In short, there is a ton of things to do in the game. If a particular event is giving you a headache, try destroying everything in your path in Showtime. If you lose a race, try linking together three barrel rolls, a 720 degree flat spin, and three seconds of air time in a Stunt Run. There is a certain way to enjoy the game, and whining about having to drive back to the start of each event is not it. The game reduces frustration by giving you an abundance of things to do. Of course, as you near the end of the game, you find less and less to do, but by that point you're generally good enough that the final few events aren't too much trouble. Also, all events can be accessed at any time, even if they no longer contribute towards your progression. Road Rage is a great way to decompress after work.

While each event type requires mastering a particular set of skills, the most important thing is to learn the layout of the city. Compared to the previous game in the series, Burnout Revenge, the AI is more forgiving. Most racing games quickly become utterly intolerant of mistakes as you progress. In Paradise, you can crash once, twice, sometimes even three times in a race and still end up winning. The reason is that having a completely open city allows you to find your own route. The game will give you a path to follow, and it's the path that your opponents will take, but it's rarely the fastest or the best path to take. The biggest reward in the game is learning where the shortcuts, hidden jumps, and best paths are throughout the city. Since all events end at one of eight locations, you learn fairly quickly the main thruways of the game. The other necessary skills like learning how to handle each car and how to pull off the various tricks don't matter if you don't know the best path in which to use those skills.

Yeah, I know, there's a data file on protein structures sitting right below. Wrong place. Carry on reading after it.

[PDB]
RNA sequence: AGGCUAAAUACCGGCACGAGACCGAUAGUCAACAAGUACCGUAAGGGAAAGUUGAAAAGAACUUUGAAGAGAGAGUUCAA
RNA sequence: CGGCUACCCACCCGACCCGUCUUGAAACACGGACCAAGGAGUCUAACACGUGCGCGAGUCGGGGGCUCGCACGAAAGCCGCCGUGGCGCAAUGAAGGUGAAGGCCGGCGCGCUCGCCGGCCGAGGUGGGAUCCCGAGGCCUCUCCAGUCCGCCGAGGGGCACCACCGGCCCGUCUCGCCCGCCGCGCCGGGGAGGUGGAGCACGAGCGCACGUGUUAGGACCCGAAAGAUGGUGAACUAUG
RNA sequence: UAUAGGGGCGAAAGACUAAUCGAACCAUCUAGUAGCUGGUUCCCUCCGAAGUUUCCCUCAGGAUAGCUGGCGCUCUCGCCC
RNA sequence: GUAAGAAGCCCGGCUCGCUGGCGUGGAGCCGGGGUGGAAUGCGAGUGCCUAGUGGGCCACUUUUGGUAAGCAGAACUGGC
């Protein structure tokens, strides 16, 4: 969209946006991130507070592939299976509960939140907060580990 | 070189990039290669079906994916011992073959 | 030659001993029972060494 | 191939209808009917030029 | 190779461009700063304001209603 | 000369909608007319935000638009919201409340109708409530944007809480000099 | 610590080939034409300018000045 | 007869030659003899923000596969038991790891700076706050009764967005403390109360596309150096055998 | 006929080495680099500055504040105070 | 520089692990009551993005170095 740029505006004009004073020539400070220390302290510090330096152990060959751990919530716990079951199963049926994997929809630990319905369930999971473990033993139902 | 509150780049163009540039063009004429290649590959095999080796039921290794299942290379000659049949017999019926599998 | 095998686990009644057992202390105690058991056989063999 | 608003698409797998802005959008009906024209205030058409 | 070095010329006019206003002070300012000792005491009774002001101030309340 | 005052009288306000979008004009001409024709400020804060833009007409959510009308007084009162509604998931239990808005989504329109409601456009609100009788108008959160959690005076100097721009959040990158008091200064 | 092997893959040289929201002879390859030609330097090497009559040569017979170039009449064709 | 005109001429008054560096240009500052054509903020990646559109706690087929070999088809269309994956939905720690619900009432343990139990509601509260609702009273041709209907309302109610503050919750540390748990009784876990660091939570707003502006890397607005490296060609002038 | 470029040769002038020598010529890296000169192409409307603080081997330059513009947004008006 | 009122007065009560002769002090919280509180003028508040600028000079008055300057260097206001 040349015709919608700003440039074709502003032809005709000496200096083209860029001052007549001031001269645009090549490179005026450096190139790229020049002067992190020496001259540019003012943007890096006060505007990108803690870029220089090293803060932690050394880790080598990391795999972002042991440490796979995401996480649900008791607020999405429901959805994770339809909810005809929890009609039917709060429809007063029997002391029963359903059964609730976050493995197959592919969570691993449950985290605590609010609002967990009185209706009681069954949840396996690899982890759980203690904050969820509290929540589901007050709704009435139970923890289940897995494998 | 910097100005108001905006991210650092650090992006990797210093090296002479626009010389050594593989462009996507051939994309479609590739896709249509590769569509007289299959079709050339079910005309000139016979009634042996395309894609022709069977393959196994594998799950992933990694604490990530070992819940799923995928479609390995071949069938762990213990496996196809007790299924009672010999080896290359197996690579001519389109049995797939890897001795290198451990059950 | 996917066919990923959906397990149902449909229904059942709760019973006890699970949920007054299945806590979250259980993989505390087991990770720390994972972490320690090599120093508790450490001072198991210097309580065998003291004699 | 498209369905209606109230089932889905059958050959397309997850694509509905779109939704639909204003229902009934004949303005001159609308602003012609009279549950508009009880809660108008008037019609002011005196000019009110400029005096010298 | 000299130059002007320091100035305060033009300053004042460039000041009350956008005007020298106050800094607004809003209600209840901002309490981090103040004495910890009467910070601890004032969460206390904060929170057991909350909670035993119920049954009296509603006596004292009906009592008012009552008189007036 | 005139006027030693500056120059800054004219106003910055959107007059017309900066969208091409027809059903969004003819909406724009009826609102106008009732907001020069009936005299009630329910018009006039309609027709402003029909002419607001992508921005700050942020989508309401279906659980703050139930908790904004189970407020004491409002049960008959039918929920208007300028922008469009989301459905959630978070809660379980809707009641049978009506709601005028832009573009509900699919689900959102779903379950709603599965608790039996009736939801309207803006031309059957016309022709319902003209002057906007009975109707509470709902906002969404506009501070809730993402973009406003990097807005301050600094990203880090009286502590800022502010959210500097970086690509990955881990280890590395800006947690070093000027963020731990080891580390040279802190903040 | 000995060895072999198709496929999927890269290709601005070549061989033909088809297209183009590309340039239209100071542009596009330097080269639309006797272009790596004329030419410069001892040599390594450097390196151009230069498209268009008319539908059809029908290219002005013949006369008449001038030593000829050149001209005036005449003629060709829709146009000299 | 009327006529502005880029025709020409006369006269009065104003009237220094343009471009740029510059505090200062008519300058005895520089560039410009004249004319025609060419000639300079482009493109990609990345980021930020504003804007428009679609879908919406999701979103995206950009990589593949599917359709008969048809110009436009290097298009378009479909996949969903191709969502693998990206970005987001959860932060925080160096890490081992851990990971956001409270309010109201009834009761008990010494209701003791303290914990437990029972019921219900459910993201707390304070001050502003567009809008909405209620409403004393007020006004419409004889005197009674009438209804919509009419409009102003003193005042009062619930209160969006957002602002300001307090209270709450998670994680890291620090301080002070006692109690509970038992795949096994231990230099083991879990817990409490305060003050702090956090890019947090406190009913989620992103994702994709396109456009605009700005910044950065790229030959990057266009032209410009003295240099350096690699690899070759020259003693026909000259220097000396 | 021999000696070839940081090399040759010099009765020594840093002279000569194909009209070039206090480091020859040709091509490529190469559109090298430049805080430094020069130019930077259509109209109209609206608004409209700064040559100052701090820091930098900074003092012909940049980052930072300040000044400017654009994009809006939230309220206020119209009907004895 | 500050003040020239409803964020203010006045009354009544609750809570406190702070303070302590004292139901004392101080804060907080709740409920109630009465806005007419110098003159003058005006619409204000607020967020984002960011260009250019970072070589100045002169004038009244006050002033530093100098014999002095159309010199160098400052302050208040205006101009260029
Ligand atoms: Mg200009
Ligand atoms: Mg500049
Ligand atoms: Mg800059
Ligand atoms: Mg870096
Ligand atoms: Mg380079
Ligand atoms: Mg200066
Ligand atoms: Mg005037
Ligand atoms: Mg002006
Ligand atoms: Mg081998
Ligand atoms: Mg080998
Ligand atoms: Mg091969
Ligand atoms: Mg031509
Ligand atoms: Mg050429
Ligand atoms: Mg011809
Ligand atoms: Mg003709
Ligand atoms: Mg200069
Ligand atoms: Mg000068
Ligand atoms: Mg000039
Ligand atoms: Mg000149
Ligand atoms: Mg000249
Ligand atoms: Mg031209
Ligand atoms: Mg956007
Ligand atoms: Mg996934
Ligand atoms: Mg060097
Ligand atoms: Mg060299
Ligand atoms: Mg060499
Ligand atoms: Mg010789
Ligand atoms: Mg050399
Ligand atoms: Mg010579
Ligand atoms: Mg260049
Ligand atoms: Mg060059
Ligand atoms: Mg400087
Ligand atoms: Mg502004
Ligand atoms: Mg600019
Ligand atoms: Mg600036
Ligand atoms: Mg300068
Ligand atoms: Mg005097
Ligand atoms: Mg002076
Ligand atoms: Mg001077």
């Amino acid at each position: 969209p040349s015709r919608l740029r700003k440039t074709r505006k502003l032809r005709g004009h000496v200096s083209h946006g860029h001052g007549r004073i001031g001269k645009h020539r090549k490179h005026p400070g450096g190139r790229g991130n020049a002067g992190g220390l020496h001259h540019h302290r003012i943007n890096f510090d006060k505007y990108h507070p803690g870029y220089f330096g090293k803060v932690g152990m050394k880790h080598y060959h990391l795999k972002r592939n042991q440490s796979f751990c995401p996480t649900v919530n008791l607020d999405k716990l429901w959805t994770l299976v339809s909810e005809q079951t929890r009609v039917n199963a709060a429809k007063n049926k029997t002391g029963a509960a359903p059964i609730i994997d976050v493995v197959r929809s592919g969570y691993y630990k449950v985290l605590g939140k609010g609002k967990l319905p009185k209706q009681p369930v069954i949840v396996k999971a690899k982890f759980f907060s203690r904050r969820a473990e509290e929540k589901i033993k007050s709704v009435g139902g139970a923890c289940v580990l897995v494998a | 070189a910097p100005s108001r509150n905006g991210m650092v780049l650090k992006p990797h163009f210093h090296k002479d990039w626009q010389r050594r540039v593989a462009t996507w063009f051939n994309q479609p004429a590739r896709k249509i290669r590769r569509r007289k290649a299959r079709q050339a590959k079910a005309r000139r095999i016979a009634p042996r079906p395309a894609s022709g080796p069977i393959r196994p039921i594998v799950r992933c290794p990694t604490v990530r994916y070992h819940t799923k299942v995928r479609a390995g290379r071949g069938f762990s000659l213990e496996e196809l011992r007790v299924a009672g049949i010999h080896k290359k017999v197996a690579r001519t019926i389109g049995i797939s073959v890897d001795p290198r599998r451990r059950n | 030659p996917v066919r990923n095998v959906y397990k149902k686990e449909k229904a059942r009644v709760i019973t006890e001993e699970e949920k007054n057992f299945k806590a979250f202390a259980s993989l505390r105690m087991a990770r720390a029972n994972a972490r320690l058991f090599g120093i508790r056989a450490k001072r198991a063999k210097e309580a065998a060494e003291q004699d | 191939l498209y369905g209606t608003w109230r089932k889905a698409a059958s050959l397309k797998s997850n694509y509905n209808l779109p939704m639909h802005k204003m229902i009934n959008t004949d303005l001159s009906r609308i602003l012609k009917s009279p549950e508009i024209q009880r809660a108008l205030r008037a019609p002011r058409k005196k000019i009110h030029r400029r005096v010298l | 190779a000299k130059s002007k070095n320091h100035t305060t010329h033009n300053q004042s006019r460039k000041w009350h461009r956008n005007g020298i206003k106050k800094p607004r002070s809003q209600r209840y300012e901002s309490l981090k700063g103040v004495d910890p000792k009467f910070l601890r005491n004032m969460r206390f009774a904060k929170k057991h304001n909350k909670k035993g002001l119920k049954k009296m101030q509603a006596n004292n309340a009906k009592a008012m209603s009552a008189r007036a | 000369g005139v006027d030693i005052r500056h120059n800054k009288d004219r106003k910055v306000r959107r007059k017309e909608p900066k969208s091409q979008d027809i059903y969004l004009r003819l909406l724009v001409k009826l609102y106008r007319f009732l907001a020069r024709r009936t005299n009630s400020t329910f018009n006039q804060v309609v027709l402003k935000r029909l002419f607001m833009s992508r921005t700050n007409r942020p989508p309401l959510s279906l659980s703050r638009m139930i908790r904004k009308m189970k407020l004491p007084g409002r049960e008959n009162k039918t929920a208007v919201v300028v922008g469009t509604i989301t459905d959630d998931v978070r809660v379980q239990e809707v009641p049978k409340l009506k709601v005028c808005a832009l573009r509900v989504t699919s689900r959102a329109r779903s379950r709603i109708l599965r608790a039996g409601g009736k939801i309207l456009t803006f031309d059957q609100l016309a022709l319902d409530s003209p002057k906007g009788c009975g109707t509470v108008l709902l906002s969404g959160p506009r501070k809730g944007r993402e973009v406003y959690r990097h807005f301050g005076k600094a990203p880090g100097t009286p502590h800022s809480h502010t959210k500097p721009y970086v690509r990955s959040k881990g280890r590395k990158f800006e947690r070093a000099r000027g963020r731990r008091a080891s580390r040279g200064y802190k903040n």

Since learning the city is the key to winning the events, doing well in the game is much more on the player's shoulders than other games. It still relies on quick reflexes, and the regular traffic in the streets adds a bit of luck to everything you do. On the whole, though, balancing the use of boost and knowing when a turn and/or shortcut is coming up is the most important skill to have.

I think this is part of why I enjoyed Burnout Paradise so much. Unlike Revenge's brutal difficulty late in the game or Call of Duty's Veteran mode, I actually felt like I had a chance at doing well at the higher difficulty levels. The game challenged me and encouraged me to do well, instead of kicking me in the face repeatedly when I did poorly. If I can just make that turn and nail that jump this time, I know I'll come out ahead this time. Like I said before, the sheer amount of things to do means it's hard to be frustrated for long. It may be the only game that I've gotten 100% completion in, and it's in large part because the game made me feel like I could actually do so.

While writing this, Michael Abbott put a post up about Prince of Persia that dovetails nicely with this subject. In my next post, I'll give some thoughts about that game, and also talk about the game that I think has perfectly nailed the idea of multiple difficulties in games.